Saturday, 19 November 2016

Breakfast of Champions?

Hello. At this time of year, eating healthily can be a right pain, especially if like me, you have suffered with your autumn/winter transition asthma attack. This year, mine has been particularly bad, and I have been ill a lot. I had a cold, then a virus, then a chest infection, then tonsillitis, all of which has played havoc on my lungs. My only solution is to get well, then get fit, then ensure I start eating healthily. So I am going to give up caffeine, reduce my alcohol intake (which I have already done and feel a lot better for), reduce my Coke Zero intake and eat more fruit and veg. But which meal is the hardest when you have allergies like mine? Breakfast. Most of the allergy friendly choices that aren't high fat and don't take a long time to prepare are boring and not necessarily that healthy. This is what I mostly eat:


Breakfast:
  • Baked beans on a crumpet
  • Cornflakes with soya milk
  • Bacon and Baked Beans
  • Rice porridge
  • Occasional treat- Those croissants that you bake that used to be Pillsbury Dough Boy ones.
  • Sometimes homemade pancakes
It needs work eh? More fruit, more choice, more excitement. Who knows what the answer is to that!

Tuesday, 18 October 2016

An Essay on the principles of allergies and ailments.

One of the key parts of having allergies is getting them diagnosed, monitored, and medicined. This can be tricky if unlike me you don't have a) a mother who won't quit, b) a lifelong ability to talk until someone gets bored and c) a Dr who understands. When I was a baby, I was very quickly diagnosed with a diary allergy. Then egg. Then nuts. Then animals. Then an assortment of other allergic bits and bobs. But throughout I was given excellent care. I think this is mostly because my mother (don't tell her but she really was amazing at the medical stuff- I don't want her to get a big head one anything), refused to let things lie, and researched and researched to make my life as good as possible. Not only did she mail order toffees and chocolates that were safe, but she edited the family menu so that I didn't go without, and she ensured I had got the care and attention I needed. She put her own health and well being to the back of her mind and looked after me constantly. How can you tell someone you are grateful for that and them understand?  My Dad was awesome too because I didn't have to explain because he had it too. Other people, even in my family, were more challenging though- they didn't, couldn't or wouldn't understand that I couldn't eat things if you put mayonnaise on them!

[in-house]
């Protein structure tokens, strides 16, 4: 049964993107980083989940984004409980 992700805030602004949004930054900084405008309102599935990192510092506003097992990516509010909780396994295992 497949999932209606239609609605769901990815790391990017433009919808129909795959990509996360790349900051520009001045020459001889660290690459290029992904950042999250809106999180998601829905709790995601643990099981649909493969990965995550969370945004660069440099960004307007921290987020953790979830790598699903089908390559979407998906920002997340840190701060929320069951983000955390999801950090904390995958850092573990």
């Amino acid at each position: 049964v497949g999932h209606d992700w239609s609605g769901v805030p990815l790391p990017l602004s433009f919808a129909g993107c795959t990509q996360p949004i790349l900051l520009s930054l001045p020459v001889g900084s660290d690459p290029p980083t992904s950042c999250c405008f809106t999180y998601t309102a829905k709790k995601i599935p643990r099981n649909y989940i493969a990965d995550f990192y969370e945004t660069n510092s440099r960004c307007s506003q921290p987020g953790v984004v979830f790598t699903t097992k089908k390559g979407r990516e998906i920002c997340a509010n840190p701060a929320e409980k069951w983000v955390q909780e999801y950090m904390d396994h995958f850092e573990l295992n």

The most bothersome thing to me as a child was actually my acute eczema. It hurt, itched, burnt and irritated. It bled, and I was bandaged. But our GP got me referred at a young age, and I went to a variety of specialists about my eczema, asthma and allergies. I think I might have even gone to Great Ormond Street at one point. My eczema didn't ease much at first, and to be honest, it only got better with age and a regimen of Diprobase, Vaseline DermaCare and basically being greasy until I was about 15. Again, if you didn't know I had ever had it you wouldn't know I ever looked as bad I as I did, and thanks to digital photos not being invented until my skin was healed, many don't even see it in photos. The tell tale signs are that I am really shiny in most pictures and wore a lot of alice bands. One subsequent hang over of eczema is that my skin still hurts- it looks fine but people touching me can send me do-lally! I feel every bit of clothing on my body, and I hate being hugged because people do it wrong and it irritates my skin. My husband hugs me kind of bear hug style which I like because it doesn't itch- softly softly hugs are the worst! If someone were to stroke my hand it would be horrendous because I would just itch.

My asthma was also a constant- very quickly, I was on a nebuliser at home, which my mum bought because the NHS didn't provide them. They did provide the nebules though, and this made my asthma significantly easier. Being sat on it 8 times a day- less so. Obviously my case is extreme- I have much worse asthma than most people (possibly except my Dad), but because of this my asthma is pretty well controlled. I had an assortment of medication- inhalers, the nebuliser, a capsule tablet where little balls fell out, little blue pills, little red pills, antihistamine- all sorts. I think I could swallow handfuls of tablets before I was 6. It used to annoy me that they used to offer me liquid medicine. I know what I'm about, son, and I can swallow the tablets damn it! (Side note- I am a huge Ron Swanson fan- its becoming a problem). As I got older, I didn't need the nebuliser anymore and just used inhalers, I controlled it better, and used a combination of medicines well. But I do get asthma attacks still. Maybe 2-4 a year. These are extremely tiresome because I think they actually come from being knackered, getting a throat infection, then getting a chest infection. The same thing happens to my Dad except he moans much less than I do. And if you are reading this Dad, you  know that I speak the truth!